Everybody that worked there was in the Boilermakers’ Union mainly, because they were mainly boilermakers – and the [Federated] Iron Workers. There was no set time for meetings but, if any sort of problem arose, where there was a need to approach management to iron it out, there would be a meeting. The chairman was the blacksmith on the job. And the meetings were always well attended. Everybody took a keen interest in it.
Source: Pylon Honour Roll p11
Source 2 – Union meeting of bridge workers
The Milsons Point boilermakers and their squads got good money. But they had to work for it. They didn’t get any tea breaks, any sick leave or any annual leave. And they didn’t get clean-up time or facilities, any retrenchment notice or any compensation pay, unless they were off for three days.
Up on the arch, the gangers had to fight for height money. They won, when Judge Swindell of the NSW Arbitration Court made the ‘tin hare’ decision. His Honour climbed onto the arch, took one uneasy look and said ‘give ’em what they want’. But they still didn’t have any safety gear. As Stan London said many years later, ‘you just got on with it’. All the men wore sandshoes and overalls, which they had to replace every few months. The engineers and holder-ups worked inside the dark, airless chords. (View an image of the bottom chord of the SHB: http://www.harbourbridge.com.au/bridgejpegs/thrust_bearing.jpg) In summer, the steel was hot. In winter, it was cold and damp.
Source:Pylon Honour Roll p 13
Reduction of costs by laying off, sacking workers
The Court of Arbitration, established by the Industrial Arbitration Act 1901, was established to settle industrial disputes between employers and workers. It had a President (a Supreme Court judge) and two members representing employers and employees respectively.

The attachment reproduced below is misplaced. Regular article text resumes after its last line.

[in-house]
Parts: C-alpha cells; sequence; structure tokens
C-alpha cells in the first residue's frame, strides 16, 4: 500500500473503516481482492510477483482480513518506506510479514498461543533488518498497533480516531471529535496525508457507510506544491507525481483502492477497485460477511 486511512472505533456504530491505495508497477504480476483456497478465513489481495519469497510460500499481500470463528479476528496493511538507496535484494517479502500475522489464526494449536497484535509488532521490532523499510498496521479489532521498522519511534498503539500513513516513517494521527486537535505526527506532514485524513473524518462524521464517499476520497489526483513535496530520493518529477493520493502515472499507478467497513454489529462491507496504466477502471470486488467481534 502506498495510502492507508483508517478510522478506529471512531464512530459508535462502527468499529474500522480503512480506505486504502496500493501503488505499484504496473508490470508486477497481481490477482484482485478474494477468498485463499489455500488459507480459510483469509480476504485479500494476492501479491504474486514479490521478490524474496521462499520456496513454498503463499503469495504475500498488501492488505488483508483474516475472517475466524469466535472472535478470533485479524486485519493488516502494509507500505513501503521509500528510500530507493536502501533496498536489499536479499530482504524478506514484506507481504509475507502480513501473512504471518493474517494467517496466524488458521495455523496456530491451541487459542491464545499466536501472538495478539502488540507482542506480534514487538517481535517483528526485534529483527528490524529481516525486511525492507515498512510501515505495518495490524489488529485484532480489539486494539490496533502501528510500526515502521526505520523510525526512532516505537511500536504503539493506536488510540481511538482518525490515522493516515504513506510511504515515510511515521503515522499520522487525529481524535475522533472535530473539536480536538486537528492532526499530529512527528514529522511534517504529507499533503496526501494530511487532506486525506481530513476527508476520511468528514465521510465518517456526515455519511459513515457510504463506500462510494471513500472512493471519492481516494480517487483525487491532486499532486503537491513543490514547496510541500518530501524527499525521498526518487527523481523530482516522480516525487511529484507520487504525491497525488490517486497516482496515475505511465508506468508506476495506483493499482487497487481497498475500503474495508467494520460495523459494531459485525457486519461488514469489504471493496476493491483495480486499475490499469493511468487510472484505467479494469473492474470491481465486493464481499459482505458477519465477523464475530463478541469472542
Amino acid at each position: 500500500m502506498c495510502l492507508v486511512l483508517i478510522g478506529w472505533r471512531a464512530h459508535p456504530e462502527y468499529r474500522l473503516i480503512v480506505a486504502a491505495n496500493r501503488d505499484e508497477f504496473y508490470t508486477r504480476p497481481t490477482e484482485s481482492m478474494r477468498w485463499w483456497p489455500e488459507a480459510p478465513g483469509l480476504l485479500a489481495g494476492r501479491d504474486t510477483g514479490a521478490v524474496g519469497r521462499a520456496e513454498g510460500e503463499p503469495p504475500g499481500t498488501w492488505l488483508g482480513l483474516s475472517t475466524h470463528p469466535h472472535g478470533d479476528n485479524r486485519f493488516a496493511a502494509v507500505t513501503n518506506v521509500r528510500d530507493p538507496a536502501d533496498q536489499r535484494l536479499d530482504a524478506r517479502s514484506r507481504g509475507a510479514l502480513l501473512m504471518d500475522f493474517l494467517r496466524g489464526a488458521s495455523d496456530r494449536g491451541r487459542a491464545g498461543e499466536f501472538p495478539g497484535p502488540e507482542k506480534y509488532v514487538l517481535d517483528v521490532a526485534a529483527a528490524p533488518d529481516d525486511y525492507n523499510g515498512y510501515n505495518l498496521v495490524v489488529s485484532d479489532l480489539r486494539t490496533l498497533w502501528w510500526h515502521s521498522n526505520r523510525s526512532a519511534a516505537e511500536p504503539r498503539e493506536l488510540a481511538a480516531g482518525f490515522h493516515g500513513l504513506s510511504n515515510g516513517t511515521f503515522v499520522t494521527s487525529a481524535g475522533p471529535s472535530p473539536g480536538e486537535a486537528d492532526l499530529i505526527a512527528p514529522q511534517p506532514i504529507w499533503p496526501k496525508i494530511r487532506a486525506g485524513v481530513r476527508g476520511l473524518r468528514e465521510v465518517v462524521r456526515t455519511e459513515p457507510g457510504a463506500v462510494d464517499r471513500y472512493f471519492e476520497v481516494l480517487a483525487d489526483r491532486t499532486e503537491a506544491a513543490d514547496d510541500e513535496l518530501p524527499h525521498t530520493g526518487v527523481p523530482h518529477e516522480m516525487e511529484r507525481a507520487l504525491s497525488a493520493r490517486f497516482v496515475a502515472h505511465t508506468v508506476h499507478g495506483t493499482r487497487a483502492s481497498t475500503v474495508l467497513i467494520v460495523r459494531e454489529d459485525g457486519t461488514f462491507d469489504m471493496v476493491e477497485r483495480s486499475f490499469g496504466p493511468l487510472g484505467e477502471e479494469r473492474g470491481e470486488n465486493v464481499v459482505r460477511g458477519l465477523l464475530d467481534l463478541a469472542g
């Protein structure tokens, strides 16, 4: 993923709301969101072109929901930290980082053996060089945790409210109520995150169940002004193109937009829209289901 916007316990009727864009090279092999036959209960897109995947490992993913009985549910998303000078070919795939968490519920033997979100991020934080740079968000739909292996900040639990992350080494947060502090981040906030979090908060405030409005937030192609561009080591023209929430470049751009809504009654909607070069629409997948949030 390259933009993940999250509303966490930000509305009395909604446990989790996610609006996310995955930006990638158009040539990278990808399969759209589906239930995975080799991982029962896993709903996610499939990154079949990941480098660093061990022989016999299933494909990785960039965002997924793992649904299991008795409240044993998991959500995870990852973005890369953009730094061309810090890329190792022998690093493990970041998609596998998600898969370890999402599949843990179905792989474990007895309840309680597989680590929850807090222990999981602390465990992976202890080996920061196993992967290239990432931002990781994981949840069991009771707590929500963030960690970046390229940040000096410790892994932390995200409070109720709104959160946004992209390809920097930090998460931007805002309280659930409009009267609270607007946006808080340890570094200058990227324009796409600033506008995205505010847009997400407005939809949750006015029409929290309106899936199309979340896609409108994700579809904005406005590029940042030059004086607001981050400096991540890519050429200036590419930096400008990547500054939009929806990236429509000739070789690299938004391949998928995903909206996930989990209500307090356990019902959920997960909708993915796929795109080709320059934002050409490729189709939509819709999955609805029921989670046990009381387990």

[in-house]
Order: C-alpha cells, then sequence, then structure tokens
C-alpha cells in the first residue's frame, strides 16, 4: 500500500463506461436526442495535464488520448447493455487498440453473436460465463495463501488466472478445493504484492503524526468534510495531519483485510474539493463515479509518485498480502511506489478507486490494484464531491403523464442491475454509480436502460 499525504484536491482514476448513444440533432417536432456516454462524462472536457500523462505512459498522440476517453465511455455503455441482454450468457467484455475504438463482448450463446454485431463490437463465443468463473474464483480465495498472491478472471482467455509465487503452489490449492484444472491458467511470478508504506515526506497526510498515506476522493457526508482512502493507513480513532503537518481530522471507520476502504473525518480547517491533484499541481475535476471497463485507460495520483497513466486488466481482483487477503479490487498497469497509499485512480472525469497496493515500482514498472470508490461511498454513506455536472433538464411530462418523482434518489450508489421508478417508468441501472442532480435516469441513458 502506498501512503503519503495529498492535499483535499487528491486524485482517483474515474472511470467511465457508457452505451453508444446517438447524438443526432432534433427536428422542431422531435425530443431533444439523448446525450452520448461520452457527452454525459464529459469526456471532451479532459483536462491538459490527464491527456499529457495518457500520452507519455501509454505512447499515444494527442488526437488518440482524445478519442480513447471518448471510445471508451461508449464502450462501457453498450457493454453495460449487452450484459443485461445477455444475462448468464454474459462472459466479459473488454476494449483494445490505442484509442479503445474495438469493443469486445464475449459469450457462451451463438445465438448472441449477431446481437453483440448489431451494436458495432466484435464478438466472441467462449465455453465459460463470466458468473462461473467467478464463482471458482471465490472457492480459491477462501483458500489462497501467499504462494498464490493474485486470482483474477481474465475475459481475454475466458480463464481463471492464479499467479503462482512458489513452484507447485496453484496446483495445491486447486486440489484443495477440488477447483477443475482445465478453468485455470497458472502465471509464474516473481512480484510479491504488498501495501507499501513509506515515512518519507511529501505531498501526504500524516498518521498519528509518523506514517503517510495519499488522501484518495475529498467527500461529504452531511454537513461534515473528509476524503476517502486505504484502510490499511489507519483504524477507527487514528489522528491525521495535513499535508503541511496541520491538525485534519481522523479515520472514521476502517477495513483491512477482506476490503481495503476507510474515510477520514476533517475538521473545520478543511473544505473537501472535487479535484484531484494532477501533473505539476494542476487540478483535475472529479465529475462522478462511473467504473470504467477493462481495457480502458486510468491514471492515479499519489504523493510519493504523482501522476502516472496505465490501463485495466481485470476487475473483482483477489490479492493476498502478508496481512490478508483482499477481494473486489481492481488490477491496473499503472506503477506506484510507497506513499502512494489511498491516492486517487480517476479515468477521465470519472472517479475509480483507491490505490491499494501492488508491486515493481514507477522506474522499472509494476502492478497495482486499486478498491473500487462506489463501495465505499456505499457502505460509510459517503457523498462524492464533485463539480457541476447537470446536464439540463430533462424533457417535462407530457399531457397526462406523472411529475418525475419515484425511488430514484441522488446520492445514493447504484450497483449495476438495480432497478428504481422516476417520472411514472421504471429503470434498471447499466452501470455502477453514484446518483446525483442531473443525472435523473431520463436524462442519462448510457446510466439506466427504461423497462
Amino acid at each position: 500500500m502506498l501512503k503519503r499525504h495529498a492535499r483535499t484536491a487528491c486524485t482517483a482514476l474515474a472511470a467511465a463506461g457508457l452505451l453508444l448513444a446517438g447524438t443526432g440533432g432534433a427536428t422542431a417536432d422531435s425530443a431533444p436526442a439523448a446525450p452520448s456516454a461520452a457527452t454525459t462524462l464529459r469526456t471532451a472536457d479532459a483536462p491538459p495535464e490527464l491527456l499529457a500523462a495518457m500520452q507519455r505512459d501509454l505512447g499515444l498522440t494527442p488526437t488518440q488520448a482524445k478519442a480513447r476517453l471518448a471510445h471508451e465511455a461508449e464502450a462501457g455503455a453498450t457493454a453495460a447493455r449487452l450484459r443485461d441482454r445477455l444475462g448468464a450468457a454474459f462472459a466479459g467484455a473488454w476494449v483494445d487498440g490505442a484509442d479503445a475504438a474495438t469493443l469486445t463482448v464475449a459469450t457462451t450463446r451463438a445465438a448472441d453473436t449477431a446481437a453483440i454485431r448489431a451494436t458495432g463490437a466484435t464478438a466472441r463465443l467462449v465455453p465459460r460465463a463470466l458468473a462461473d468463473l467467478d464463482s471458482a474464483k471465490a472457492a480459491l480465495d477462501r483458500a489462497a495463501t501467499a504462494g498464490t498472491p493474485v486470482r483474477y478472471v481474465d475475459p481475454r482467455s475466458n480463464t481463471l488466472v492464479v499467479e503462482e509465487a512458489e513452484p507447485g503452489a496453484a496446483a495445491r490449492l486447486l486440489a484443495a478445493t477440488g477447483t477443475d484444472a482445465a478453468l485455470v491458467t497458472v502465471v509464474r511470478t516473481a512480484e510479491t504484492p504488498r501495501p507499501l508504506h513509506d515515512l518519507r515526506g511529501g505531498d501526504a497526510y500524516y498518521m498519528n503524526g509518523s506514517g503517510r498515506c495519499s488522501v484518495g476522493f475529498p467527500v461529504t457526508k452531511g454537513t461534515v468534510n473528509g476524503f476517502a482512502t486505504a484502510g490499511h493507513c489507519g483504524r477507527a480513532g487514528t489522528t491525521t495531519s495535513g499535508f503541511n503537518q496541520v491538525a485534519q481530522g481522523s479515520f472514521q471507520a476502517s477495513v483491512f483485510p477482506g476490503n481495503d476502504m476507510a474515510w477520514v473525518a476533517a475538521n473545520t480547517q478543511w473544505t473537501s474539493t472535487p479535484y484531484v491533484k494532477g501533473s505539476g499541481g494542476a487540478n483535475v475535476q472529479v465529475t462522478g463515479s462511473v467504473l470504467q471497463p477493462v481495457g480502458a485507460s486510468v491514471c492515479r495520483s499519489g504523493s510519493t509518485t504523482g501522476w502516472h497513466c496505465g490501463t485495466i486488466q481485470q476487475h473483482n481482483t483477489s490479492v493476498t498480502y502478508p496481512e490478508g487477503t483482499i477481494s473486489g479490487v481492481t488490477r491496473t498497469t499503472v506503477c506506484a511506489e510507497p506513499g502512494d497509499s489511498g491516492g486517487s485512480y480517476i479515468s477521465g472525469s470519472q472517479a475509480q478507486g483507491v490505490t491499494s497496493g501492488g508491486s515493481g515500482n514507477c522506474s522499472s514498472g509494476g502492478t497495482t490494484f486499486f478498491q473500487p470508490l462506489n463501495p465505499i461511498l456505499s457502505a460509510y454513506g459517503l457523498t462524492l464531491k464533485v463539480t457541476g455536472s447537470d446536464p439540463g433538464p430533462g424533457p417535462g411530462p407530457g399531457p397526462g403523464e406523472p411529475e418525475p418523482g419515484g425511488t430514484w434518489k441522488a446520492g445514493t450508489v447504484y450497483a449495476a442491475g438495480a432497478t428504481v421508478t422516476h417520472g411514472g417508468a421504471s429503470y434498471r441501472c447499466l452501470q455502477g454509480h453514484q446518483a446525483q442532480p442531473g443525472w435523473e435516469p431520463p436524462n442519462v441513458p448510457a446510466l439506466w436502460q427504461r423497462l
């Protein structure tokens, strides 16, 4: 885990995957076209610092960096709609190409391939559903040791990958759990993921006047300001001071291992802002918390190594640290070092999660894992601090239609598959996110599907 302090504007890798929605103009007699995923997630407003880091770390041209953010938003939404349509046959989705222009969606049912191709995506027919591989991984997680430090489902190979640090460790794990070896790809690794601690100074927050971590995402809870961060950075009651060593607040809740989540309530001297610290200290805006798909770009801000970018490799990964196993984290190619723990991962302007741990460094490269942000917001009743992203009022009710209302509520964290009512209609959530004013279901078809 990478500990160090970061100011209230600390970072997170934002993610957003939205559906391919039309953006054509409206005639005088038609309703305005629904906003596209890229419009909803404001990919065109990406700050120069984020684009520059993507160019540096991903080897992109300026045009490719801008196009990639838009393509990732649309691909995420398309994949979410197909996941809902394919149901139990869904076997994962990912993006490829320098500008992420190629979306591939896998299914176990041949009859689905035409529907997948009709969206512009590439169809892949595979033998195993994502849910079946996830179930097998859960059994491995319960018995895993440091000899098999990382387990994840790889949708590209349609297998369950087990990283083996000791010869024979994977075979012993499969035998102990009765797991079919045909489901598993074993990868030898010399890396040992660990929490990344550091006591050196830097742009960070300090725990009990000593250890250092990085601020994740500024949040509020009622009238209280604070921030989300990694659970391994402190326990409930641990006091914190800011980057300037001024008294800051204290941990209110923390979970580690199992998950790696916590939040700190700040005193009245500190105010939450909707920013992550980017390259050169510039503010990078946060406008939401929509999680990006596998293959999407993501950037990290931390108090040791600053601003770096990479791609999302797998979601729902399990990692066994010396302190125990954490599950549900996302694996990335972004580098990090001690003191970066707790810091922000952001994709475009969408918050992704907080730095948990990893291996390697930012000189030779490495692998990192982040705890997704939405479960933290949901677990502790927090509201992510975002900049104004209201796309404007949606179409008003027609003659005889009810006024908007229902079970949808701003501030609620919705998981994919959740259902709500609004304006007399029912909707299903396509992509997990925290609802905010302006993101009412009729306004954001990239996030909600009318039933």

The segments which form the arch members of the bridge.
Think about it
- Why do you think the meetings of the Bridge worker members of the Boilermaker Union were so well attended? (Source 1)
- What were the main advantages of union membership in those days?
- What might have been the disadvantages of union membership?
- Using sources 1–5 and your knowledge of the working conditions of the Bridge workers (Unit 3: ‘The Men who built the Bridge’) what issues would have been discussed at the lunchtime union meeting depicted in Source 2?
- What did the Bridge gangers gain from Judge Swindell’s ‘tin-hare’ decision?
- Why was the Sydney Harbour Bridge called ‘The Iron Lung’?
- Visit page 13 of the Pylon Honour Roll site dedicated to the workers who built the Bridge
- Make a list of the different unions to which the Bridge workers belonged.
- What were the main issues involved in the industrial disputes of other workers mentioned earlier in this unit – the 1923 Victorian Police Strike and the Rothbury Coalminers dispute? How were these disputes settled?
- Working in pairs conduct a union meeting debate between two Bridge workers. One worker is supporting strike action on the issue that is being debated and the other is opposed to strike action. In preparing your arguments consider:
- What occupation/union is involved? What issue is being debated? What are the main arguments for/against strike action in this case?
- Debate the statement: ‘The Bridge workers were better off than other workers in the 1920s and 1930s’.